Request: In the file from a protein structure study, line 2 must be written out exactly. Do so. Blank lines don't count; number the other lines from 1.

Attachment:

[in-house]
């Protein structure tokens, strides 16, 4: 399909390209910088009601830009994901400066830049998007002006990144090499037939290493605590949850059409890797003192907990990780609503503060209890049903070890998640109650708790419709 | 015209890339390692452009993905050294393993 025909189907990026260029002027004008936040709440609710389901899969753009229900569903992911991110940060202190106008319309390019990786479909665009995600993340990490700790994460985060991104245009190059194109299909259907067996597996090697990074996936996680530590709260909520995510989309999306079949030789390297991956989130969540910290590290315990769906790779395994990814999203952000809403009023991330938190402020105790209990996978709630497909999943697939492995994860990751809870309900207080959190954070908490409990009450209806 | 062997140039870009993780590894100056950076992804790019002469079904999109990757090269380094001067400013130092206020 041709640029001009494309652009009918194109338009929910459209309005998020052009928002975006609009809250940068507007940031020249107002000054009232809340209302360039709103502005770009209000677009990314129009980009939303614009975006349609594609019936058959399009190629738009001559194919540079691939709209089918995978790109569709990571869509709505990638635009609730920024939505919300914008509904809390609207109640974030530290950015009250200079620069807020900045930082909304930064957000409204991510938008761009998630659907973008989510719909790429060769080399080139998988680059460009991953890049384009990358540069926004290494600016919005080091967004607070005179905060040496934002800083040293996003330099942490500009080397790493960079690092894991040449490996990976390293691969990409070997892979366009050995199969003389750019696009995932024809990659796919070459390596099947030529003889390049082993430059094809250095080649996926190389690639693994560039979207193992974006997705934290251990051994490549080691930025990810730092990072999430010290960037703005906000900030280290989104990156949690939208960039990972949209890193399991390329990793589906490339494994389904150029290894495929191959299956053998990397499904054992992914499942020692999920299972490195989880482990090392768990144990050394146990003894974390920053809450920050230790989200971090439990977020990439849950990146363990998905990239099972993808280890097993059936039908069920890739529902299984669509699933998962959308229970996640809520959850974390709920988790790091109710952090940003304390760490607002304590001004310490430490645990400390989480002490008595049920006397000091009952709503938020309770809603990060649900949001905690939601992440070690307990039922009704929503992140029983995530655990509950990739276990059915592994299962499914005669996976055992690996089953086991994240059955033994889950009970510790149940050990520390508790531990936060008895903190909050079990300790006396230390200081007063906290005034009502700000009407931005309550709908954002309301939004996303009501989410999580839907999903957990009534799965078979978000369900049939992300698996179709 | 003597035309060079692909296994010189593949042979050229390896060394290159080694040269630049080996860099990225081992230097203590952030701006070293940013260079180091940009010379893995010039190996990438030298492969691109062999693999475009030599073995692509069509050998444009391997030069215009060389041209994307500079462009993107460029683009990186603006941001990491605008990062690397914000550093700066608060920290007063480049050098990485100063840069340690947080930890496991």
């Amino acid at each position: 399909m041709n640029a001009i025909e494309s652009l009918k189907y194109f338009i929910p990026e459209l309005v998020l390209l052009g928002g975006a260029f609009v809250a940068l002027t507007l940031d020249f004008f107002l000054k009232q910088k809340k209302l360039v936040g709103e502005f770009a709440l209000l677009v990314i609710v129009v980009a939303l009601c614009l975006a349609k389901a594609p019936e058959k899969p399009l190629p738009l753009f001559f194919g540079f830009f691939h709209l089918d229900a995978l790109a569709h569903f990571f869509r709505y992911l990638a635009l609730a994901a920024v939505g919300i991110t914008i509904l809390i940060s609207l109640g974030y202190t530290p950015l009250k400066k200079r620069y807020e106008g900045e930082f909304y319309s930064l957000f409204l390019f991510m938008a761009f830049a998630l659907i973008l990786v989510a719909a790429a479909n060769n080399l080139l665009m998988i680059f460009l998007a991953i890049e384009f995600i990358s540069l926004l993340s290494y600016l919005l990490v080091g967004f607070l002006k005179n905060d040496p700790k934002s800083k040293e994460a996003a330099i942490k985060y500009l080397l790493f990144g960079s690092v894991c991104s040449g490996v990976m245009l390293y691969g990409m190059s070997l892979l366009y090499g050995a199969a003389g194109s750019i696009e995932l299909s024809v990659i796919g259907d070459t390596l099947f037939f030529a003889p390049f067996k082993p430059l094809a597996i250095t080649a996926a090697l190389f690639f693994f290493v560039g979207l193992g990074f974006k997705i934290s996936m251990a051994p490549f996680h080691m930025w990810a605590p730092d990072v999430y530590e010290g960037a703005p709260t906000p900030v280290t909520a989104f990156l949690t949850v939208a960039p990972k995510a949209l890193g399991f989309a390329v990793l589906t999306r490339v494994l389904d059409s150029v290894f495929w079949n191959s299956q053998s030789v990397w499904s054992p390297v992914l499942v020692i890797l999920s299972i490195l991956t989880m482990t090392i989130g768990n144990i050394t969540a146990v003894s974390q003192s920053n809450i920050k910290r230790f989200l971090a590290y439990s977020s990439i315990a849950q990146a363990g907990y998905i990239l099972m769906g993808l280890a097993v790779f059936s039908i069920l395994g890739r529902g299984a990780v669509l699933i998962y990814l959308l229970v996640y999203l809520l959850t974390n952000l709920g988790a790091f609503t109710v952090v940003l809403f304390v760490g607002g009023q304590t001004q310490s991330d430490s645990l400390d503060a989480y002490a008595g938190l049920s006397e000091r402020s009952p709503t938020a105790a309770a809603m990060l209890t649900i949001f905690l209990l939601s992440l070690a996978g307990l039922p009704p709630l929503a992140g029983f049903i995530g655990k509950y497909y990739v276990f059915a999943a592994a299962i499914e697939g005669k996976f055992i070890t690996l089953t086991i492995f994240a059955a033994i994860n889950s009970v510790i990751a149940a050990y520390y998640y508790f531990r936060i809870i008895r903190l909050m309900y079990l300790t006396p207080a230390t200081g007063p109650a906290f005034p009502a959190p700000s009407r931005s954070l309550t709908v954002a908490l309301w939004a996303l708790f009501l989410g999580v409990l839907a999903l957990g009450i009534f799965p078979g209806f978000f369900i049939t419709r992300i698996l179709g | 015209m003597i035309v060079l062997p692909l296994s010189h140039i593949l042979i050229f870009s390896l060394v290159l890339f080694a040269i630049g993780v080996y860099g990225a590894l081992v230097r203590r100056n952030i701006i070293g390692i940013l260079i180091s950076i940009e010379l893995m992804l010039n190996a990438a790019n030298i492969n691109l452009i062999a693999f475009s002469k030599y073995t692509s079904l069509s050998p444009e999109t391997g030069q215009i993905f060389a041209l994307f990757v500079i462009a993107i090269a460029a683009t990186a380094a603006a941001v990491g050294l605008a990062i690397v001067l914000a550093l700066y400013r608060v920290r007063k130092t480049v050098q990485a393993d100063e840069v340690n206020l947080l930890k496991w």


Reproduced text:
């Protein structure tokens, strides 16, 4: 399909390209910088009601830009994901400066830049998007002006990144090499037939290493605590949850059409890797003192907990990780609503503060209890049903070890998640109650708790419709 | 015209890339390692452009993905050294393993 025909189907990026260029002027004008936040709440609710389901899969753009229900569903992911991110940060202190106008319309390019990786479909665009995600993340990490700790994460985060991104245009190059194109299909259907067996597996090697990074996936996680530590709260909520995510989309999306079949030789390297991956989130969540910290590290315990769906790779395994990814999203952000809403009023991330938190402020105790209990996978709630497909999943697939492995994860990751809870309900207080959190954070908490409990009450209806 | 062997140039870009993780590894100056950076992804790019002469079904999109990757090269380094001067400013130092206020 041709640029001009494309652009009918194109338009929910459209309005998020052009928002975006609009809250940068507007940031020249107002000054009232809340209302360039709103502005770009209000677009990314129009980009939303614009975006349609594609019936058959399009190629738009001559194919540079691939709209089918995978790109569709990571869509709505990638635009609730920024939505919300914008509904809390609207109640974030530290950015009250200079620069807020900045930082909304930064957000409204991510938008761009998630659907973008989510719909790429060769080399080139998988680059460009991953890049384009990358540069926004290494600016919005080091967004607070005179905060040496934002800083040293996003330099942490500009080397790493960079690092894991040449490996990976390293691969990409070997892979366009050995199969003389750019696009995932024809990659796919070459390596099947030529003889390049082993430059094809250095080649996926190389690639693994560039979207193992974006997705934290251990051994490549080691930025990810730092990072999430010290960037703005906000900030280290989104990156949690939208960039990972949209890193399991390329990793589906490339494994389904150029290894495929191959299956053998990397499904054992992914499942020692999920299972490195989880482990090392768990144990050394146990003894974390920053809450920050230790989200971090439990977020990439849950990146363990998905990239099972993808280890097993059936039908069920890739529902299984669509699933998962959308229970996640809520959850974390709920988790790091109710952090940003304390760490607002304590001004310490430490645990400390989480002490008595049920006397000091009952709503938020309770809603990060649900949001905690939601992440070690307990039922009704929503992140029983995530655990509950990739276990059915592994299962499914005669996976055992690996089953086991994240059955033994889950009970510790149940050990520390508790531990936060008895903190909050079990300790006396230390200081007063906290005034009502700000009407931005309550709908954002309301939004996303009501989410999580839907999903957990009534799965078979978000369900049939992300698996179709 | 003597035309060079692909296994010189593949042979050229390896060394290159080694040269630049080996860099990225081992230097203590952030701006070293940013260079180091940009010379893995010039190996990438030298492969691109062999693999475009030599073995692509069509050998444009391997030069215009060389041209994307500079462009993107460029683009990186603006941001990491605008990062690397914000550093700066608060920290007063480049050098990485100063840069340690947080930890496991």